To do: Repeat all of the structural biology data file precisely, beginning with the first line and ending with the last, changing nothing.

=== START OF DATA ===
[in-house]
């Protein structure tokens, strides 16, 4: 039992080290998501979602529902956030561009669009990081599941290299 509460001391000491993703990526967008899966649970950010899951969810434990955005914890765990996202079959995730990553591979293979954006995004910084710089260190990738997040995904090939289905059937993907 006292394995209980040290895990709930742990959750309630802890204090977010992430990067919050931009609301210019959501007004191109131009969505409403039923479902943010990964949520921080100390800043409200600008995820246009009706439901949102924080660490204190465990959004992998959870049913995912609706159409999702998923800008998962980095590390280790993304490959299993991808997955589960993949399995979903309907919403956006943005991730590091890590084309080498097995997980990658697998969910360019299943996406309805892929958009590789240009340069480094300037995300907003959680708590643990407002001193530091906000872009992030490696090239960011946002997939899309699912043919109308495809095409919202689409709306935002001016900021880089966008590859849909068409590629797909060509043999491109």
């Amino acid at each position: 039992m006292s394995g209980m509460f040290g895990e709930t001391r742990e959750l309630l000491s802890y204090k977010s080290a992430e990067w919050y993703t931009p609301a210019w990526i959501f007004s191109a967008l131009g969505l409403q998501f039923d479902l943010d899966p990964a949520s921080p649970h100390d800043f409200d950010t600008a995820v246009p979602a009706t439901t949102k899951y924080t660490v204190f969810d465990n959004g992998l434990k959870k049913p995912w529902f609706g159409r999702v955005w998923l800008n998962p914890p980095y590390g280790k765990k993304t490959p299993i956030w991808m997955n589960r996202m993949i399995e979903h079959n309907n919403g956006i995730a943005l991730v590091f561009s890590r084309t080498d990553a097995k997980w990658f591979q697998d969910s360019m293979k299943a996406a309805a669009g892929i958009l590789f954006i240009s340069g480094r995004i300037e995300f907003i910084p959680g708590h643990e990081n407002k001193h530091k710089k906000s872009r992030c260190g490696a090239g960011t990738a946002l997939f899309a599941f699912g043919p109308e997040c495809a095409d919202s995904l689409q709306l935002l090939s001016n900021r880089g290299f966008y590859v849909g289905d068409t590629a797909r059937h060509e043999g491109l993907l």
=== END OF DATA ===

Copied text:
[in-house]
């Protein structure tokens, strides 16, 4: 039992080290998501979602529902956030561009669009990081599941290299 509460001391000491993703990526967008899966649970950010899951969810434990955005914890765990996202079959995730990553591979293979954006995004910084710089260190990738997040995904090939289905059937993907 006292394995209980040290895990709930742990959750309630802890204090977010992430990067919050931009609301210019959501007004191109131009969505409403039923479902943010990964949520921080100390800043409200600008995820246009009706439901949102924080660490204190465990959004992998959870049913995912609706159409999702998923800008998962980095590390280790993304490959299993991808997955589960993949399995979903309907919403956006943005991730590091890590084309080498097995997980990658697998969910360019299943996406309805892929958009590789240009340069480094300037995300907003959680708590643990407002001193530091906000872009992030490696090239960011946002997939899309699912043919109308495809095409919202689409709306935002001016900021880089966008590859849909068409590629797909060509043999491109």
């Amino acid at each position: 039992m006292s394995g209980m509460f040290g895990e709930t001391r742990e959750l309630l000491s802890y204090k977010s080290a992430e990067w919050y993703t931009p609301a210019w990526i959501f007004s191109a967008l131009g969505l409403q998501f039923d479902l943010d899966p990964a949520s921080p649970h100390d800043f409200d950010t600008a995820v246009p979602a009706t439901t949102k899951y924080t660490v204190f969810d465990n959004g992998l434990k959870k049913p995912w529902f609706g159409r999702v955005w998923l800008n998962p914890p980095y590390g280790k765990k993304t490959p299993i956030w991808m997955n589960r996202m993949i399995e979903h079959n309907n919403g956006i995730a943005l991730v590091f561009s890590r084309t080498d990553a097995k997980w990658f591979q697998d969910s360019m293979k299943a996406a309805a669009g892929i958009l590789f954006i240009s340069g480094r995004i300037e995300f907003i910084p959680g708590h643990e990081n407002k001193h530091k710089k906000s872009r992030c260190g490696a090239g960011t990738a946002l997939f899309a599941f699912g043919p109308e997040c495809a095409d919202s995904l689409q709306l935002l090939s001016n900021r880089g290299f966008y590859v849909g289905d068409t590629a797909r059937h060509e043999g491109l993907l």